There are various myths about what makes a good partner. For instance, it’s a myth that a good partner has to agree with what you say, do or think, according to Mudita Rastogi, Ph.D, a licensed marriage and family therapist in Arlington Heights, Ill.
“Sometimes, a great partner offers you a perspective that you would not have otherwise imagined.”
It’s also a myth that “one partner should have what the other does not,” said Jenifer Hope, LCPC, a psychotherapist with over 10 years’ experience working with couples and families.
“We have all seen romantic movies where a character professes how they cannot possibly live without the other because they complete them.”
But this isn’t what makes a good partner. What makes a good partner is a complete partner. As Hope said, a half plus a half doesn’t equal two. “Two complete, whole people equal one happy couple.”
A good partner also is honest, respectful, loyal, forgiving and humble, she said. And they have “the capability to provide unconditional love.”
Below, Rastogi and Hope share some of the other elements of being a good partner.
1. A good partner loves themselves first.
“Couples often come into my office with the misconception that you should put your partner’s needs before your own,” said Hope, who practices at Urban Balance, a group practice in the Chicago area.
The problem is that people will give until they have nothing left, she said. This not only depletes partners but it also leads to “resentment, hostility and [disconnection].”
Knowing your needs and taking care of yourself is key for your health and well-being. It also gives you the energy to be a good partner.
2. A good partner stays attuned to their partner’s needs.
According to Rastogi, a good partner knows their partner’s goals and dreams. They also know what their partner considers “to be supportive and loving behavior.”
They know because they may check in with each other every day, she said. Or they may ask questions directly.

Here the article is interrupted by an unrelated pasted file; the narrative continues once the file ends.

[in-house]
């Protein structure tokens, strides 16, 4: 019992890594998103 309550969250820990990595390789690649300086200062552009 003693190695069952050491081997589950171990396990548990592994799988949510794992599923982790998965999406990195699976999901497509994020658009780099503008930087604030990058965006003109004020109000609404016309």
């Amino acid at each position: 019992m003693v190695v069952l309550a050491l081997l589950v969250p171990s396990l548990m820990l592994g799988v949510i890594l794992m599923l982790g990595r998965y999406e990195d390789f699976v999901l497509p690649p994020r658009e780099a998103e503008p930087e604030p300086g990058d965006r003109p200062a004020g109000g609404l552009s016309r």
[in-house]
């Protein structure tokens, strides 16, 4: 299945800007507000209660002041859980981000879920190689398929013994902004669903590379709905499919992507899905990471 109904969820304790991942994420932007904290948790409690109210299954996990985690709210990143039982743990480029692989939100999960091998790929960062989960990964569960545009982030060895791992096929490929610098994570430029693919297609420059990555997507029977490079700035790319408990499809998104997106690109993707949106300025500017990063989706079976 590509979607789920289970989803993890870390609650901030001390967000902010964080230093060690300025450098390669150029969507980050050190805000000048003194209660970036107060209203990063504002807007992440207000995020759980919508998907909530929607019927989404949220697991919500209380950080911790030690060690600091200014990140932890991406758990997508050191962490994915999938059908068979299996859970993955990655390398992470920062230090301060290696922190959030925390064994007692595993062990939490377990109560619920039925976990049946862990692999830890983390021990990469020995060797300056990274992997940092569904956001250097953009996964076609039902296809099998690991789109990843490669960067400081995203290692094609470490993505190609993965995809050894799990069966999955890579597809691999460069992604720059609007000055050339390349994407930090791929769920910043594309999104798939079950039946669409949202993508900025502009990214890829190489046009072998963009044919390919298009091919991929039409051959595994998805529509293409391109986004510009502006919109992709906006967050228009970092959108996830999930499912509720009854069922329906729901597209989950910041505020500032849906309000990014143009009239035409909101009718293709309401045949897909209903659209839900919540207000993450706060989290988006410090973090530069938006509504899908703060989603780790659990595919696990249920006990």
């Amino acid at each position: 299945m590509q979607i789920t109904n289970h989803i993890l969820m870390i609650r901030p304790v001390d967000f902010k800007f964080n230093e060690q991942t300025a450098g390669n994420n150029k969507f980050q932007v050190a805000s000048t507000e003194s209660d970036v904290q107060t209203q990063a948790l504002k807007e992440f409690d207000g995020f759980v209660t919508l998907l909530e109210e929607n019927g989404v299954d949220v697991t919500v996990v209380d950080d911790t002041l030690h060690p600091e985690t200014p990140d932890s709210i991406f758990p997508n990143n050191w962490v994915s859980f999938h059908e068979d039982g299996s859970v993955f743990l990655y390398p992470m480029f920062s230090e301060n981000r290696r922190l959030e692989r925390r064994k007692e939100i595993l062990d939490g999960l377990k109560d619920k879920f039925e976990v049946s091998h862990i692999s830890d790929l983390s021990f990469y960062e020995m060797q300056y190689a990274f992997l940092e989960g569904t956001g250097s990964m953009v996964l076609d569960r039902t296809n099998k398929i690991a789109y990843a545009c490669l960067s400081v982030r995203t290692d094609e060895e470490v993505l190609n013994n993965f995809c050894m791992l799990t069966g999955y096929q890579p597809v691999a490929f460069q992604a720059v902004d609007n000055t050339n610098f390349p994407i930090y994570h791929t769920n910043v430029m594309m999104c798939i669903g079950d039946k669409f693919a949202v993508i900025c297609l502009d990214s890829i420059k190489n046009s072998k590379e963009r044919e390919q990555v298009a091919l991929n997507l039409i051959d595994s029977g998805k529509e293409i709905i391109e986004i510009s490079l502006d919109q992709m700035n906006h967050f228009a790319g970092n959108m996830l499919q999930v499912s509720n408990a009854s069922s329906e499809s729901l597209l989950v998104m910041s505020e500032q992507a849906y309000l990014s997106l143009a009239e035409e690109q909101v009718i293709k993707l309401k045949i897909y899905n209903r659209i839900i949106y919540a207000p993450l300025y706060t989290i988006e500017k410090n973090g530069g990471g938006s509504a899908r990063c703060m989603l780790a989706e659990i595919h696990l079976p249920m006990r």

Rastogi shared this example: One partner says, “You sound angry. What’s that about?” The other partner responds with: “I’m not angry. I’m anxious and worried.”
This allows the first partner to ask how they can be supportive.
3. A good partner understands the true meaning of 50/50.
A common complaint Hope hears from couples is that one partner is doing more of the work. A 50/50 partnership in a committed relationship differs from a business arrangement, she said.
“There are peaks and valleys in every relationship.” For instance, one partner may be attending school or struggling with a loss, and the other partner may pick up the missing pieces, she said.
However, “as long as the roles do switch throughout the relationship, then it is ‘50/50.’”
4. A good partner is a good listener.
Being a good listener goes beyond hearing what your partner says. Rather, it’s “paying attention to their message” and “being non-judgmental,” Hope said. For instance, ask yourself: “Am I being sensitive to what they’re saying?”
This also includes asking your partner for clarification and sharing how you heard their message, she said. It helps to minimize miscommunication.
5. A good partner is a good communicator.
Being a good communicator entails paying attention to the words you choose and the tone you use, Hope said. That’s because “what you are saying may not be what your partner is actually hearing.”
Hope gave this example of a couple she’s working with: The wife, who’s currently in graduate school, was struggling with an assignment she’s been working on for a month. She complained to her husband, who has experience in the same field, that she couldn’t figure it out. He said: “Just let me do it; it is very easy.”
In the husband’s mind he was being supportive and helping his wife feel less overwhelmed. To the wife, however, this sounded like: “It is so easy; you’re just not smart enough to figure it out.”
Instead, the husband could’ve said: “Would you like me to help you? I have worked with this before, and I understand how it can be confusing.”
Being a good communicator also means avoiding aggressive words and tones, which only “makes the listener feel defensive and inadequate,” Hope said.
Being a good partner entails various elements. Since this is by no means an exhaustive list, please share what you think in the comments!
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Last reviewed: By John M. Grohol, Psy.D. on 30 May 2014
Published on PsychCentral.com. All rights reserved.
Tartakovsky, M. (2014). 5 Things That Make a Good Partner. Psych Central. Retrieved on January 26, 2015, from http://psychcentral.com/blog/archives/2014/06/01/5-things-that-make-a-good-partner/